Lent as we know it today took many centuries to develop.
During the first few centuries of the Church, Christians were often persecuted and it was difficult for the bishops of the Church to create an all encompassing liturgical calendar. In general, bishops were entrusted with a local church and it was up to them to lead the Christian people in the worship of God. This resulted in an early disparity in how Christians celebrated Lent.
St. Irenaeus, during the 2nd century, wrote a letter to the pope at the time about the variety of fasts before Easter.
For the controversy is not only concerning the day [of Easter], but also concerning the very manner of the fast. For some think that they should fast one day, others two, yet others more; some, moreover, count their day as consisting of forty hours day and night.
And this variety in its observance has not originated in our time; but long before in that of our ancestors. It is likely that they did not hold to strict accuracy, and thus formed a custom for their posterity according to their own simplicity and peculiar mode. Yet all of these lived none the less in peace, and we also live in peace with one another; and the disagreement in regard to the fast confirms the agreement in the faith.
Early Christians were in agreement that a fast should precede the feast of Easter, but a duration of 40 days was not set in stone.
At the same time, scholars have discovered that some Christians in the Egyptian desert held a Post-Theophany fast for 40 days. The feast of the Theophany commemorated the baptism of Jesus and was traditionally held on January 6. Therefore, these Christians began a fast on the day after the Theophany in imitation of Jesus, who went into the wilderness to fast for 40 days immediately after his own baptism.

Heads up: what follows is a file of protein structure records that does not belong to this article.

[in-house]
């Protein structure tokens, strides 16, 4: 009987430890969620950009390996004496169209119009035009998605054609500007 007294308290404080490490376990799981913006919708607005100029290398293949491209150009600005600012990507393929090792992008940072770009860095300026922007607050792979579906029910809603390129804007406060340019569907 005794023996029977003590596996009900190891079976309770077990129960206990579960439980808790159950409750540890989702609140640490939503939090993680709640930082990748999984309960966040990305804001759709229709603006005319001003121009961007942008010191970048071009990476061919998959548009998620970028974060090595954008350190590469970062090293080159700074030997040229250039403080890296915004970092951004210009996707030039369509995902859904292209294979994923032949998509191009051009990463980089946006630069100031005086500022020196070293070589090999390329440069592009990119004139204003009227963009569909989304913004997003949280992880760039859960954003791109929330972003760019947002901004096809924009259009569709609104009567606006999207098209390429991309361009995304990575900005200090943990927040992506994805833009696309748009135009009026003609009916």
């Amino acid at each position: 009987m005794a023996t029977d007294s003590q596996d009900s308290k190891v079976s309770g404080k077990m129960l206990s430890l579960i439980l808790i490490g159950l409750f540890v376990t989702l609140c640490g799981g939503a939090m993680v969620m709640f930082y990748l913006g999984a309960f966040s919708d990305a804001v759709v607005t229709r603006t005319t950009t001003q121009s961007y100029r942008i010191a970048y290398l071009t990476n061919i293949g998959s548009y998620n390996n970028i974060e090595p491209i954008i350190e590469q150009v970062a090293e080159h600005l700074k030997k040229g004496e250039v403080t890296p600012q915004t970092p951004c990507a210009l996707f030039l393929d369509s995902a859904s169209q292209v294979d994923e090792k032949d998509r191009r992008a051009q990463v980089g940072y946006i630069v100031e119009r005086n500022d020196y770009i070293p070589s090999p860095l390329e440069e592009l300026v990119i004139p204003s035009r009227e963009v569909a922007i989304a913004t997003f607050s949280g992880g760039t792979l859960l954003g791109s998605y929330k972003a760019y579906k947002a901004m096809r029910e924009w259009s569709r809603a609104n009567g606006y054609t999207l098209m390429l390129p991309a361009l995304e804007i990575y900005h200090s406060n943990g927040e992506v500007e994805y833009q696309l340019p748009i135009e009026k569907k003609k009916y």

This fast did not end on Easter, but it did end with a baptismal ceremony, initiating new members into the Christian faith.
Some scholars believe that the tradition of the Post-Theophany fast was later merged with other traditions to create the Lenten season as we know it today. It wasn’t until after the Council of Nicea in the year 325 that Lent was widely established as a 40-day fast. The legalization of Christianity allowed for a more public celebration of fasting and the bishops were finally able to begin the process of uniting under the Bishop of Rome in all things, including liturgical disciplines.
While Lent has changed since the beginning of the Church, the roots of Lent go deep and the widespread fast for 40 days has ancient origins.
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